Night and day, on the Divide

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The expanses of road up north are a memory.  The rest of the summer will have a distinctly different flavor than the previous months, dominated in the next few weeks by the Great Divide Route and the web of forest service access roads of southern Canada and the lower 48.  Cross the Bow River, turn off Main St. Banff toward the historic Banff Springs Hotel, continue past the statue of a long-ago baron and roll onto dirt.  Your summer is ahead of you and it looks like this.  Leaving Banff behind; leave RV’s and national park concessionaires and ants crawling north and south along paved routes; I’m a spider on a web and for as much as I leave behind, there’s more to gain than to lose.  Leaving Banff at sunset, I pierce darkness and camp along Goat Creek.  By day, I awake to a sniffing, sniffling creature.  A black bear is inches away trying to decide if a snoring green cocoon is worth further investigation.  As I’ve prepared for this, I turn to meet his eyes with my own and speak sternly, reach for my camera and then my bear spray.  Nothing but a scared black bear and my calm fifty-five beats per minute.  Six miles from Banff, this is what day brings.  This is a 7AM wake-up call on the Divide.

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Spray Lakes is exactly how I left it eleven months ago and I am at home.  I meet riders on their first and second day, and smile at the enthusiasm and the coming weeks in their lives.  I depart, knowingly wishing them luck that they don’t need and fun that is already in the cards.  This is likely to be the best part of the year for these riders– it is for me.  Evening is again falling as I encounter a self-contained ACA trip with a dozen riders.  We talk bikes, share experiences and e-mail, and a giant pot of cheesy rice.  The are camped for the night but a full belly and a setting sun beckon me over Elk Pass to the Tobermory Cabin on the other side, and I wish to spend the night.

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If you insert Anchorage, AK to Missoula, MT into Google Maps, it routes you through Jasper and south along the Icefields Parkway.  It then follows main highways west of Banff and south to Montana, but I knew a better way.  The Divide route travels directly south from Banff on the Goat Creek Trail, along the Smith-Dorrien Road (Spray Lakes Trail), and over Elk Pass into Elkford, B.C.  From there it’s a straight shot to Fernie, the US border, Whitefish and Missoula.  The Divide is more than just a fun bike ride, it’s real transport!  Welcome home.

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Off to the races, inadvertently

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Leaving Canmore by the only dirt road, I wasn’t sure if I was headed to Banff via the Goat Creek Trail, or south toward the Kananaskis Lakes and back toward Hwy 1 and Calgary. Turns out, the Goat Creek Trail is closed due to diverted waters from Spray Lake Reservoir, and thus my mind was made. I had my first “dirt road and mountains” camp that night with colorful remnants of Calgary’s Farmer’s Market, as I pondered my impending destiny of life on similar dirt roads in similar settings. It wasn’t until the next day at a water stop at a restful, upscale inn when I was asked if I was cycling “the Divide” by the proprietor (who certainly doesn’t make his money selling bottomless cups of coffee and offering me free wifi, brownies and pumpkin muffins: $3).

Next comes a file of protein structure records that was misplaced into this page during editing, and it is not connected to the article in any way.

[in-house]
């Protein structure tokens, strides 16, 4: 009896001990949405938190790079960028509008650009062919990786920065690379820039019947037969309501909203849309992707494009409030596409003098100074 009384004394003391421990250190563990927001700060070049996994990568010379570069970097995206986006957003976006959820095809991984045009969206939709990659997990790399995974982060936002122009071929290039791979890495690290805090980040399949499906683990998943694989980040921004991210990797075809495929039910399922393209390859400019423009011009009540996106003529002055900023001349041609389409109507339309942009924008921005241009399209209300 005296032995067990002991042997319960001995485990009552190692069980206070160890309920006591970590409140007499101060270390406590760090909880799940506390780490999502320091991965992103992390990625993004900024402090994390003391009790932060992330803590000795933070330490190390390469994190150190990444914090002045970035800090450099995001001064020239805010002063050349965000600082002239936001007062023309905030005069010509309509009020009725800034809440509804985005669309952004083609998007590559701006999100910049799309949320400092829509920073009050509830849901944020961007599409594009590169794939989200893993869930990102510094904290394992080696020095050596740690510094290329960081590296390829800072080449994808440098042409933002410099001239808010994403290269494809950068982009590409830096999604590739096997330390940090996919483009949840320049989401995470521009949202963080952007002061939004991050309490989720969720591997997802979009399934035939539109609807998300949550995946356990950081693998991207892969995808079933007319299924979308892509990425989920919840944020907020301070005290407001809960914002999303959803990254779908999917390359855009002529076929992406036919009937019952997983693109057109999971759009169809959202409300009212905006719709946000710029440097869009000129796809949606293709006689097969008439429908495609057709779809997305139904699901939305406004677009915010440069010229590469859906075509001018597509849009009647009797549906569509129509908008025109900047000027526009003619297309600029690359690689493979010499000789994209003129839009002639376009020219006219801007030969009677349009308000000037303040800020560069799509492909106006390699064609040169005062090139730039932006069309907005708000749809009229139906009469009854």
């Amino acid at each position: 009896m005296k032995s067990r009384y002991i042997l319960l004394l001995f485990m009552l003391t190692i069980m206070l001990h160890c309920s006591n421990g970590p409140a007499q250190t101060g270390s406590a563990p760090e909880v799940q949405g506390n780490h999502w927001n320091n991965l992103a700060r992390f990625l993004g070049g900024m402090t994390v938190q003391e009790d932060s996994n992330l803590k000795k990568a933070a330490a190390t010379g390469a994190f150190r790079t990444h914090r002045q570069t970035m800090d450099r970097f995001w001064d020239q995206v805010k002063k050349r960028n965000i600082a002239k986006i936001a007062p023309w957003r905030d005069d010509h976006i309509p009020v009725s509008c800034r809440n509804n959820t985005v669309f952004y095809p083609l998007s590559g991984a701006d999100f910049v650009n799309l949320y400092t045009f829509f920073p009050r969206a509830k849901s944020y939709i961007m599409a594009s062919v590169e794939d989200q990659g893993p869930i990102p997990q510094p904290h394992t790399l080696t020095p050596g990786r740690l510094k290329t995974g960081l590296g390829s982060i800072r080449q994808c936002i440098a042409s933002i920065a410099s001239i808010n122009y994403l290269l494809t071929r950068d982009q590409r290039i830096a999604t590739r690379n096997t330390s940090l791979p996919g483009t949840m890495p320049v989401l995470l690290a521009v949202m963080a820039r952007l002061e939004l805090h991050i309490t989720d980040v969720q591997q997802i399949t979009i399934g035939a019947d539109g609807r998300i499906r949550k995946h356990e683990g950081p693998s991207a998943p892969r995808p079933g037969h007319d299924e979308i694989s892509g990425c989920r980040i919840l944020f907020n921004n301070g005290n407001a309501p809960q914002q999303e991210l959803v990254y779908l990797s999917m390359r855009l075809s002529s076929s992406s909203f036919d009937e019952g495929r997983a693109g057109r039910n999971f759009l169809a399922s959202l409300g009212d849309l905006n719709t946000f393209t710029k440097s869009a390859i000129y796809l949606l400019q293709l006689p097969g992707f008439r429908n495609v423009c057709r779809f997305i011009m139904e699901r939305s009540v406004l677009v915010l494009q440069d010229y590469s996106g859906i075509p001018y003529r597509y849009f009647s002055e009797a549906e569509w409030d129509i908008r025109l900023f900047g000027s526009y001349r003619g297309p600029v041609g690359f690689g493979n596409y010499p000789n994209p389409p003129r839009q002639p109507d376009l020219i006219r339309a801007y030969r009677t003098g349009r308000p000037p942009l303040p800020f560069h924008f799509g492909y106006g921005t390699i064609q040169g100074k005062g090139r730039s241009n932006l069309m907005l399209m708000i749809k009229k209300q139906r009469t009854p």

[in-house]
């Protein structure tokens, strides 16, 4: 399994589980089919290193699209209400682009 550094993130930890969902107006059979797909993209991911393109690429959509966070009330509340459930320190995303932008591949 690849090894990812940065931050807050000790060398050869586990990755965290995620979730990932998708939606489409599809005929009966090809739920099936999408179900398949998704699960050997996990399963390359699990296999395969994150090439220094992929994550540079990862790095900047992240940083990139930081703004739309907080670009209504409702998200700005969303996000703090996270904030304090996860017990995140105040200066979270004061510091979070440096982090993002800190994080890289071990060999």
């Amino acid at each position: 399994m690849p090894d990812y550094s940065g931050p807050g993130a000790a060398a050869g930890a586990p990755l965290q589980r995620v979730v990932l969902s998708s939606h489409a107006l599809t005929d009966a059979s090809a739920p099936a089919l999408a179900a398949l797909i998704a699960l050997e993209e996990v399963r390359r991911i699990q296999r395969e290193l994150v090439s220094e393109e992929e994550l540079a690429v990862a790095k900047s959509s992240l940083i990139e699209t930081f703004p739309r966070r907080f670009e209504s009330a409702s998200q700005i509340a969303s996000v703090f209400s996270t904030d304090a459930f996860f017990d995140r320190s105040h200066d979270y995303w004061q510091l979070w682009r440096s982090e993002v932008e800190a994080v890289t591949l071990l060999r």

I was on the Divide. That’s it! It’s just a dirt road that goes some places you might otherwise go anyway. What luck– I had made progress toward my goal, and cured the great feeling of “unknowing”. Even better, I met a woman from Missoula who referred to herself as “grandmotherly”, and managed to drag along her husband, son, and a family friend for a section trip along the trail. When rain brought them inside after 14 miles, they decided to spend the day viewing the weather from several panoramic window settings. I would have too if I’d had two-hundred or more dollars to burn. This was a supremely restful establishment sandwiched between two very rugged and wild provincial parks, run by the nicest inn owners possible– people with a passion for kindly serving others.

I managed to peel myself from comforts to hit the road, with luck, about thirty minutes before a downpour. I matched pace with storm clouds for those thirty minutes, and was propelled over gravel and wasboard at an alarming pace (I now have a computer, it was about 25-30mph). Somehow, with underinflated tires and a void of white noise– the second gift of tailwinds– the experience was serene. Was I planing? The world may never know.

Eventually, I got soaked, it got cold, and the sun folded behind those rocky curtains. I stayed awake much of the night finalizing cold-weather gear; brain activity was the little bit of electron activity needed to keep me from feeling cold. Every time I fell asleep, I woke up chilled. No help that I was sleeping on a gravel and cobble drainage, which milked snowfields above.

A day of dirt riding, rain at 5500 ft, and a cold night at a spectacular campsite connected by 7km of single track; without fanfare, the Divide has begun.

I returned to Calgary today under icy blue skies and a familiar, uninhibited sun…and a wicked tailwind that powered me the 80k in two hours. It’s nice to finally be “touring”.

The final two images show: my view from the tent, and my ride down the driveway on the way to work.20110816-071412.jpg20110816-071214.jpg20110816-071151.jpg20110816-071245.jpg20110816-071632.jpg20110816-072207.jpg